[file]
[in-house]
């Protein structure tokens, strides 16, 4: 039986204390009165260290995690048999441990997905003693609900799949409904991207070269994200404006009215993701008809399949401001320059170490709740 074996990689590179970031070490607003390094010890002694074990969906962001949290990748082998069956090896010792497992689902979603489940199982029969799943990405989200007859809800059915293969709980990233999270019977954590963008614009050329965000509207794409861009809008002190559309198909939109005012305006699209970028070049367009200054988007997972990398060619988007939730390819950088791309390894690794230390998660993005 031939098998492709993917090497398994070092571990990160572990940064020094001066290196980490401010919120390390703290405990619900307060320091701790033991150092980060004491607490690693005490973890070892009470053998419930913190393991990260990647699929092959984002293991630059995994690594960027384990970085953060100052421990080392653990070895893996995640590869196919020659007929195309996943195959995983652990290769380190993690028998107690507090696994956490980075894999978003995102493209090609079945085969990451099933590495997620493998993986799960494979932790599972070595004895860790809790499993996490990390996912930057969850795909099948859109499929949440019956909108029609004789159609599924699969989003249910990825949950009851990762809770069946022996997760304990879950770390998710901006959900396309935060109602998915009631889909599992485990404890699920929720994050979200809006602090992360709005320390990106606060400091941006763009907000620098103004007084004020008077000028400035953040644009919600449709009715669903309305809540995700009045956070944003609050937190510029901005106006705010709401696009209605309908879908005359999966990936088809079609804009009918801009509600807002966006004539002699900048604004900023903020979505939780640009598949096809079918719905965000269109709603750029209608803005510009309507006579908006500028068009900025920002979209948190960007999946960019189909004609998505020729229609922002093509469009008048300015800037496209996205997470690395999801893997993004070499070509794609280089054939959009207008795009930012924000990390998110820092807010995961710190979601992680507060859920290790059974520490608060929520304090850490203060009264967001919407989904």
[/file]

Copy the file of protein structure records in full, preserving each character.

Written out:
[in-house]
């Protein structure tokens, strides 16, 4: 039986204390009165260290995690048999441990997905003693609900799949409904991207070269994200404006009215993701008809399949401001320059170490709740 074996990689590179970031070490607003390094010890002694074990969906962001949290990748082998069956090896010792497992689902979603489940199982029969799943990405989200007859809800059915293969709980990233999270019977954590963008614009050329965000509207794409861009809008002190559309198909939109005012305006699209970028070049367009200054988007997972990398060619988007939730390819950088791309390894690794230390998660993005 031939098998492709993917090497398994070092571990990160572990940064020094001066290196980490401010919120390390703290405990619900307060320091701790033991150092980060004491607490690693005490973890070892009470053998419930913190393991990260990647699929092959984002293991630059995994690594960027384990970085953060100052421990080392653990070895893996995640590869196919020659007929195309996943195959995983652990290769380190993690028998107690507090696994956490980075894999978003995102493209090609079945085969990451099933590495997620493998993986799960494979932790599972070595004895860790809790499993996490990390996912930057969850795909099948859109499929949440019956909108029609004789159609599924699969989003249910990825949950009851990762809770069946022996997760304990879950770390998710901006959900396309935060109602998915009631889909599992485990404890699920929720994050979200809006602090992360709005320390990106606060400091941006763009907000620098103004007084004020008077000028400035953040644009919600449709009715669903309305809540995700009045956070944003609050937190510029901005106006705010709401696009209605309908879908005359999966990936088809079609804009009918801009509600807002966006004539002699900048604004900023903020979505939780640009598949096809079918719905965000269109709603750029209608803005510009309507006579908006500028068009900025920002979209948190960007999946960019189909004609998505020729229609922002093509469009008048300015800037496209996205997470690395999801893997993004070499070509794609280089054939959009207008795009930012924000990390998110820092807010995961710190979601992680507060859920290790059974520490608060929520304090850490203060009264967001919407989904």